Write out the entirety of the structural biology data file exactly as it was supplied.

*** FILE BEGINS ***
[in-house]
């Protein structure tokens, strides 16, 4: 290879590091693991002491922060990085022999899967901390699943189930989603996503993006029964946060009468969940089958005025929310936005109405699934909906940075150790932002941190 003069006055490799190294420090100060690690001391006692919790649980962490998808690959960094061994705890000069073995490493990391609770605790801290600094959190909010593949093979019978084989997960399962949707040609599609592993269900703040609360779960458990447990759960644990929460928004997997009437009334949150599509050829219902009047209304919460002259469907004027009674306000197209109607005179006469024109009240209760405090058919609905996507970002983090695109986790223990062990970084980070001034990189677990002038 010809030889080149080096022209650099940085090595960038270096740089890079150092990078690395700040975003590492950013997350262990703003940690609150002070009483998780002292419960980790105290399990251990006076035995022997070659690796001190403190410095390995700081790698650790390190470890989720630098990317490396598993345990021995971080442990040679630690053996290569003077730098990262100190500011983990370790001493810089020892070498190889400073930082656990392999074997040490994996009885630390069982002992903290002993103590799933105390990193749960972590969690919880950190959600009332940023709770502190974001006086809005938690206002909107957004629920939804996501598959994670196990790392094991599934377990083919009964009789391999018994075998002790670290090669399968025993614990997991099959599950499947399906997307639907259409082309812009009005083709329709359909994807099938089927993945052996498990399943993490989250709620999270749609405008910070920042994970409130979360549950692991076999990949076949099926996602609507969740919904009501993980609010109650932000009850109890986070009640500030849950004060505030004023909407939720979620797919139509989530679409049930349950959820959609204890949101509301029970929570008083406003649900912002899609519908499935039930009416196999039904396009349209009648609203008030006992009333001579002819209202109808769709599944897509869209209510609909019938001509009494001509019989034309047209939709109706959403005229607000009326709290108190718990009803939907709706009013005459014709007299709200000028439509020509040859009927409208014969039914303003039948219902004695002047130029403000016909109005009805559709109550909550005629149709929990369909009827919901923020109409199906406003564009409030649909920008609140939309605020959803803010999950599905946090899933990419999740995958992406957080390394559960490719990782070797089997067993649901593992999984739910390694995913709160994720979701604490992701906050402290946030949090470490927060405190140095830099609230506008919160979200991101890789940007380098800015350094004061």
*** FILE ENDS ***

[in-house]
């Protein structure tokens, strides 16, 4: 290879590091693991002491922060990085022999899967901390699943189930989603996503993006029964946060009468969940089958005025929310936005109405699934909906940075150790932002941190 003069006055490799190294420090100060690690001391006692919790649980962490998808690959960094061994705890000069073995490493990391609770605790801290600094959190909010593949093979019978084989997960399962949707040609599609592993269900703040609360779960458990447990759960644990929460928004997997009437009334949150599509050829219902009047209304919460002259469907004027009674306000197209109607005179006469024109009240209760405090058919609905996507970002983090695109986790223990062990970084980070001034990189677990002038 010809030889080149080096022209650099940085090595960038270096740089890079150092990078690395700040975003590492950013997350262990703003940690609150002070009483998780002292419960980790105290399990251990006076035995022997070659690796001190403190410095390995700081790698650790390190470890989720630098990317490396598993345990021995971080442990040679630690053996290569003077730098990262100190500011983990370790001493810089020892070498190889400073930082656990392999074997040490994996009885630390069982002992903290002993103590799933105390990193749960972590969690919880950190959600009332940023709770502190974001006086809005938690206002909107957004629920939804996501598959994670196990790392094991599934377990083919009964009789391999018994075998002790670290090669399968025993614990997991099959599950499947399906997307639907259409082309812009009005083709329709359909994807099938089927993945052996498990399943993490989250709620999270749609405008910070920042994970409130979360549950692991076999990949076949099926996602609507969740919904009501993980609010109650932000009850109890986070009640500030849950004060505030004023909407939720979620797919139509989530679409049930349950959820959609204890949101509301029970929570008083406003649900912002899609519908499935039930009416196999039904396009349209009648609203008030006992009333001579002819209202109808769709599944897509869209209510609909019938001509009494001509019989034309047209939709109706959403005229607000009326709290108190718990009803939907709706009013005459014709007299709200000028439509020509040859009927409208014969039914303003039948219902004695002047130029403000016909109005009805559709109550909550005629149709929990369909009827919901923020109409199906406003564009409030649909920008609140939309605020959803803010999950599905946090899933990419999740995958992406957080390394559960490719990782070797089997067993649901593992999984739910390694995913709160994720979701604490992701906050402290946030949090470490927060405190140095830099609230506008919160979200991101890789940007380098800015350094004061």